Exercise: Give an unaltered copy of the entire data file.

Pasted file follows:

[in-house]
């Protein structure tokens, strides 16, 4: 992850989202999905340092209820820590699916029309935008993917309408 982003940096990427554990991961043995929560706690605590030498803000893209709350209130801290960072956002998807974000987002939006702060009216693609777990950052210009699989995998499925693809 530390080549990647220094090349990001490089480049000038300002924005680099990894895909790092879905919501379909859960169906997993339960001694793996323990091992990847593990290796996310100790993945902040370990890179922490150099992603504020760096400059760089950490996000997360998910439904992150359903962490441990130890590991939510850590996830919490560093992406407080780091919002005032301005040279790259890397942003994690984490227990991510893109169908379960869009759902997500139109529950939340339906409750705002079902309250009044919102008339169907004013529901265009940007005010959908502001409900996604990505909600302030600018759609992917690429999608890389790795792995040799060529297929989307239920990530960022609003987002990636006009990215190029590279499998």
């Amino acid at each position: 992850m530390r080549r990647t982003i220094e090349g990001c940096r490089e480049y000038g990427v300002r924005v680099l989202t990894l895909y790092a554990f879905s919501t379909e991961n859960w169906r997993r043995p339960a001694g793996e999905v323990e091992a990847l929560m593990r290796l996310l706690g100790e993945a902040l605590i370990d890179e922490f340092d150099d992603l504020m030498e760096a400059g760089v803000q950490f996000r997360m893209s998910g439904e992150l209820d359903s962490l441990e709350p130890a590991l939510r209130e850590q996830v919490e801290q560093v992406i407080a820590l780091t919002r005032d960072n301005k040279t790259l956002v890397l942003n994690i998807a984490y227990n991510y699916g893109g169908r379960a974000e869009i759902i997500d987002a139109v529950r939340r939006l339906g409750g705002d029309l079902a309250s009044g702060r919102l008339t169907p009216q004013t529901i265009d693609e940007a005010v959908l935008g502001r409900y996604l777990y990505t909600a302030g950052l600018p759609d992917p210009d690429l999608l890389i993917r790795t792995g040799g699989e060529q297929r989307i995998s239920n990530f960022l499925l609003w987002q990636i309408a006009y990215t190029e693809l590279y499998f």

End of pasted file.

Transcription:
[in-house]
């Protein structure tokens, strides 16, 4: 992850989202999905340092209820820590699916029309935008993917309408 982003940096990427554990991961043995929560706690605590030498803000893209709350209130801290960072956002998807974000987002939006702060009216693609777990950052210009699989995998499925693809 530390080549990647220094090349990001490089480049000038300002924005680099990894895909790092879905919501379909859960169906997993339960001694793996323990091992990847593990290796996310100790993945902040370990890179922490150099992603504020760096400059760089950490996000997360998910439904992150359903962490441990130890590991939510850590996830919490560093992406407080780091919002005032301005040279790259890397942003994690984490227990991510893109169908379960869009759902997500139109529950939340339906409750705002079902309250009044919102008339169907004013529901265009940007005010959908502001409900996604990505909600302030600018759609992917690429999608890389790795792995040799060529297929989307239920990530960022609003987002990636006009990215190029590279499998």
């Amino acid at each position: 992850m530390r080549r990647t982003i220094e090349g990001c940096r490089e480049y000038g990427v300002r924005v680099l989202t990894l895909y790092a554990f879905s919501t379909e991961n859960w169906r997993r043995p339960a001694g793996e999905v323990e091992a990847l929560m593990r290796l996310l706690g100790e993945a902040l605590i370990d890179e922490f340092d150099d992603l504020m030498e760096a400059g760089v803000q950490f996000r997360m893209s998910g439904e992150l209820d359903s962490l441990e709350p130890a590991l939510r209130e850590q996830v919490e801290q560093v992406i407080a820590l780091t919002r005032d960072n301005k040279t790259l956002v890397l942003n994690i998807a984490y227990n991510y699916g893109g169908r379960a974000e869009i759902i997500d987002a139109v529950r939340r939006l339906g409750g705002d029309l079902a309250s009044g702060r919102l008339t169907p009216q004013t529901i265009d693609e940007a005010v959908l935008g502001r409900y996604l777990y990505t909600a302030g950052l600018p759609d992917p210009d690429l999608l890389i993917r790795t792995g040799g699989e060529q297929r989307i995998s239920n990530f960022l499925l609003w987002q990636i309408a006009y990215t190029e693809l590279y499998f």